• Level carefully to ensure the posts well aligned and straight.
  • Pack the dirt tightly around the posts after they are installed.
  • Cap, slant, or round the top of each fence post so water cannot accumulate.

Whether or not you want to set your posts in concrete is up to you. While concrete makes a post seem permanent I am not convinced it actually makes the fence last much longer and it definitely makes removal a real bear.

Along the same vein, you can also consider using larger fence posts such as 6×6’s. The look cool, are really strong, and are usually treated more heavily that 4×4’s. They also require larger holes and are very heavy so you will probably need help putting each fence post in place. Are they necessary? Probably not but they will provide an excellent foundation.

Fence Rails – Use Three

Rails sag over time and there two are primary ways you can combat this – build with your rails on their “edges” so you will have a stronger “depth-of-section” and use three rails so each rail supports less weight. A third option is to set the fence posts closer together. Always use treated wood. #2 grade treated lumber is great for a fence – cost effective and strong.

If you get nothing else out of this how to article, take this away – use three rails. Pickets have a weakness that shows up over time but is seldom considered when the fence is being built. Pickets have a tendency to warp. Using three rails dramatically improves the chances that your fence’s pickets will remain straight.

how to build a 3 rail picket fence

Use 3 Rails when Building Your Fence

Toenail your fence rails to your posts. Not only does it look better than butted rails but it leaves no spaces between pickets and rails where grass can grown and critters can hide. Birds and other nesting animals often build homes in the spaces between posts and pickets, especially in “neighbor friendly” fences with alternating panels.

fence rail types

 

I prefer to “toenail” fence rails because this method creates straighter lines and does not leave a space for grass, weeds, and critters to creep between the posts and the pickets.

Fence Pickets – Lift & Support

Most pickets come in 5/8″ thick but use 3/4″ thick pickets if you can find them. That would be the same as using 1″ nominal dimension lumber. Call around the local lumber yards. Yes, the will cost a little bit more but will last longer, warp less, and look better.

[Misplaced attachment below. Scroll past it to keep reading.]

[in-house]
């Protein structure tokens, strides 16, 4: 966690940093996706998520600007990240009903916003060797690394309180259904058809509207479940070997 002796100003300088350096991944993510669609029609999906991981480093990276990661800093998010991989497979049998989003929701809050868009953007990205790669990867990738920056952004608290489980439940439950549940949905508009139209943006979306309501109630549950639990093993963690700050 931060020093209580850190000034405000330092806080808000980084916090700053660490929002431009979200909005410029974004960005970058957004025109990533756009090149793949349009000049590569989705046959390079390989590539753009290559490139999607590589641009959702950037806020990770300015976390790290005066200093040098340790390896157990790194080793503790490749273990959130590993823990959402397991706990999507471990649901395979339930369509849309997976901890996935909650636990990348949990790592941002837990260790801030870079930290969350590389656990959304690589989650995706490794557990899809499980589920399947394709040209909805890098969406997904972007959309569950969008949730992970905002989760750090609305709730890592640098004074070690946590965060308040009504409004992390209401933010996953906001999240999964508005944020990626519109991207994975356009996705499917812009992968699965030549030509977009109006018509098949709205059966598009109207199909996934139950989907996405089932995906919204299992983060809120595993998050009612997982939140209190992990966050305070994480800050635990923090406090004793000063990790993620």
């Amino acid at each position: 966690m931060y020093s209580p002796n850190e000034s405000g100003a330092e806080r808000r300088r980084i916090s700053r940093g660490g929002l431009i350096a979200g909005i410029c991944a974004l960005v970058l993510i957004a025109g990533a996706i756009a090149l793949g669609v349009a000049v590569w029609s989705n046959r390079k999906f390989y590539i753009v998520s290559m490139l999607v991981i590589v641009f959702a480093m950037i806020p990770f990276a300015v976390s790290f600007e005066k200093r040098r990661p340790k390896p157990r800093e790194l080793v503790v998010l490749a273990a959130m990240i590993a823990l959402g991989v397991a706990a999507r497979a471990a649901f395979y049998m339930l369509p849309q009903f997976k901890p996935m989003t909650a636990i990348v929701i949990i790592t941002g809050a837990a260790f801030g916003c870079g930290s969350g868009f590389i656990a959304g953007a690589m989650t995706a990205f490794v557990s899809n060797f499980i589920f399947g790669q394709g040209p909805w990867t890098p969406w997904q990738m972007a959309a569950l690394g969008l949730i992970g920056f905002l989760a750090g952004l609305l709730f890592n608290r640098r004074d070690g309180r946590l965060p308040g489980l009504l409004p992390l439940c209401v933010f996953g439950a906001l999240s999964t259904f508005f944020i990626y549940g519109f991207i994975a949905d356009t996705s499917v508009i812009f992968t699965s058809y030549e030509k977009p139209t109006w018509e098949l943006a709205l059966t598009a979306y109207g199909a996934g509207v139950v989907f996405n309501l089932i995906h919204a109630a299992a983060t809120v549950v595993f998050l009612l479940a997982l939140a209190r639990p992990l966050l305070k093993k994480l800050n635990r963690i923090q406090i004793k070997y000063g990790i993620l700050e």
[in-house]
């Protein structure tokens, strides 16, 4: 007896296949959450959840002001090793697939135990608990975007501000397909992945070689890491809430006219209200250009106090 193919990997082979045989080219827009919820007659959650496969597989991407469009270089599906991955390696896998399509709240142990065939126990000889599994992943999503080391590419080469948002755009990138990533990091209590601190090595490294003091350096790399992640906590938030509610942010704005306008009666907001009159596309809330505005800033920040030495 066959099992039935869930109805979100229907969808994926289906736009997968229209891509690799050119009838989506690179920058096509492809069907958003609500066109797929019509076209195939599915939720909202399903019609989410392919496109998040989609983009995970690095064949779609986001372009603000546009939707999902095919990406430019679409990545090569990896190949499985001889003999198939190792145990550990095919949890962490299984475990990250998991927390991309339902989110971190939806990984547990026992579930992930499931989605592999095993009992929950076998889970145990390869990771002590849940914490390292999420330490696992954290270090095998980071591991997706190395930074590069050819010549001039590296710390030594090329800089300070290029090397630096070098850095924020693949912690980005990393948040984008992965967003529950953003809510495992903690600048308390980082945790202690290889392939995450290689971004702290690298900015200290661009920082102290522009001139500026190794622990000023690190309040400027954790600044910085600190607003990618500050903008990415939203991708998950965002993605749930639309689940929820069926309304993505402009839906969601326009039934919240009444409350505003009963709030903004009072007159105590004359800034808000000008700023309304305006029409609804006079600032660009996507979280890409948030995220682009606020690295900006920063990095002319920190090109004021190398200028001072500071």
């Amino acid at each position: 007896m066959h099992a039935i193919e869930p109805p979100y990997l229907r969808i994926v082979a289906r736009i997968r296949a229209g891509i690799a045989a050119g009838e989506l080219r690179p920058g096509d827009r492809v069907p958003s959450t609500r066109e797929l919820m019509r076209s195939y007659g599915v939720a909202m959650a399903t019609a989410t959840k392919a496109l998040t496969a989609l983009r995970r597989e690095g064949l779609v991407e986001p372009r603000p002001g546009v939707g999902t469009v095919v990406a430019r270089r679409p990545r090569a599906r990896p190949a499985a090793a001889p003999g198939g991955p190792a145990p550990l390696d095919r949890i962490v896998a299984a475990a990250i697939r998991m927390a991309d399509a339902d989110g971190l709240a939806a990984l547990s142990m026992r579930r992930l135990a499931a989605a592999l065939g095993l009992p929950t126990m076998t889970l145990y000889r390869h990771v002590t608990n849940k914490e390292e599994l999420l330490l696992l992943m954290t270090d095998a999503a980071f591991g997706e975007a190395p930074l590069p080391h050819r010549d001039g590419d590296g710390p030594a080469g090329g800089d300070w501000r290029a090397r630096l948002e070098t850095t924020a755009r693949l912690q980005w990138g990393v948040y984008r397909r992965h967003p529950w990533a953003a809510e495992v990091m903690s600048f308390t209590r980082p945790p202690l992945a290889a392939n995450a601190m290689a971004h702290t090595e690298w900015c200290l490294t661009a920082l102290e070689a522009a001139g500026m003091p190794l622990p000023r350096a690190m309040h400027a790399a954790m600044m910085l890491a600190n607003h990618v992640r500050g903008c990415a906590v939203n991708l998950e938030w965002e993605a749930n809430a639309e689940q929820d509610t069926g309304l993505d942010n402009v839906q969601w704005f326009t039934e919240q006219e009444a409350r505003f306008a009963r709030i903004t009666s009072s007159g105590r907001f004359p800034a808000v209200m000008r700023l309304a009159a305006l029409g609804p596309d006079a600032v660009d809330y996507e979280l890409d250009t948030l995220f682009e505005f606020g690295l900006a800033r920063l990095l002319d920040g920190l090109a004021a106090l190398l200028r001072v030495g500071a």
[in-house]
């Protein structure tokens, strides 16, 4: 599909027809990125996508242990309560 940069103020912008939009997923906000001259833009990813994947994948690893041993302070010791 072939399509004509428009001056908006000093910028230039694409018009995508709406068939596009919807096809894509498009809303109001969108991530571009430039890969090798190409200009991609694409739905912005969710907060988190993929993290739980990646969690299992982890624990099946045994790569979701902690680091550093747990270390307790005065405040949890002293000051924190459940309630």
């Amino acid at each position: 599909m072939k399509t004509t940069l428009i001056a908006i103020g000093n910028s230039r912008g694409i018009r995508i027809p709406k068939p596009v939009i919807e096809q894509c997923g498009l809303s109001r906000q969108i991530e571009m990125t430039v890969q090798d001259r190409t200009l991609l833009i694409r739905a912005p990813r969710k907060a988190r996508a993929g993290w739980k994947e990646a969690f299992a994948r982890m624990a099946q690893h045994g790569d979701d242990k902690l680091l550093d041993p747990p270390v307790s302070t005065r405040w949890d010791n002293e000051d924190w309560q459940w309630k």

Make sure you use treated pickets. A good treated picket will last 10 years if maintained with the occasional stain. An untreated picket will last only a few years. This should not be a big concern because you usually won’t even find UNtreated pickets – there’s no point in making them. You can also consider cedar, redwood, or any other variety of “naturally resistant” wood species.

The best two things you can do to extend the life of fence pickets are to use a rot board and a three rail system. Again, if you take nothing else away from this article…use three rails. The rot board lifts the fence pickets off the ground where they are in contact with pests and moisture and keeps them aways from regular beatings by a weed eater. A three rail systems supports fence pickets more effectively to minimize warping.

Fasteners – Use Screws

Use screws for everything. Good deck screws such as Primeguard Plus coated deck screws do not rust and will not pull out like nails. Building your fence with screws minimizes warping and helps keep your fence solid and tight. When building your fence gate, use excellent hardware – not the cheapest kit you find. Use galvanized or zinc coated hinges and hardware to minimize rust.

Fence Maintenance

Now that we have gone over the basics of how to build a fence that will last, let’s look quickly at fence maintenance. There’s not a lot to do, really. Just spray the fence with a great high quality deck and fence sealer every few years and you should be great. A few of the best brands are Cabot and Wolman, according to a Consumer’s Report article as well as my experience.

Examine the fence occasionally for broken boards or sagging rails. If one rail is sagging, it is not properly supporting the components around it. Replace broken boards. Not only do they look bad but when they flop back and forth, they put unwelcome stress on the rails.

A long-lasting fence will cost a few dollars more up front but you will save money in the long-run because it will last longer and you might even get to re-use your fence posts. Most fences are still in service looooong after their aesthetic life died a slow miserable death. Another benefit of a well-built fence is that it will always look good.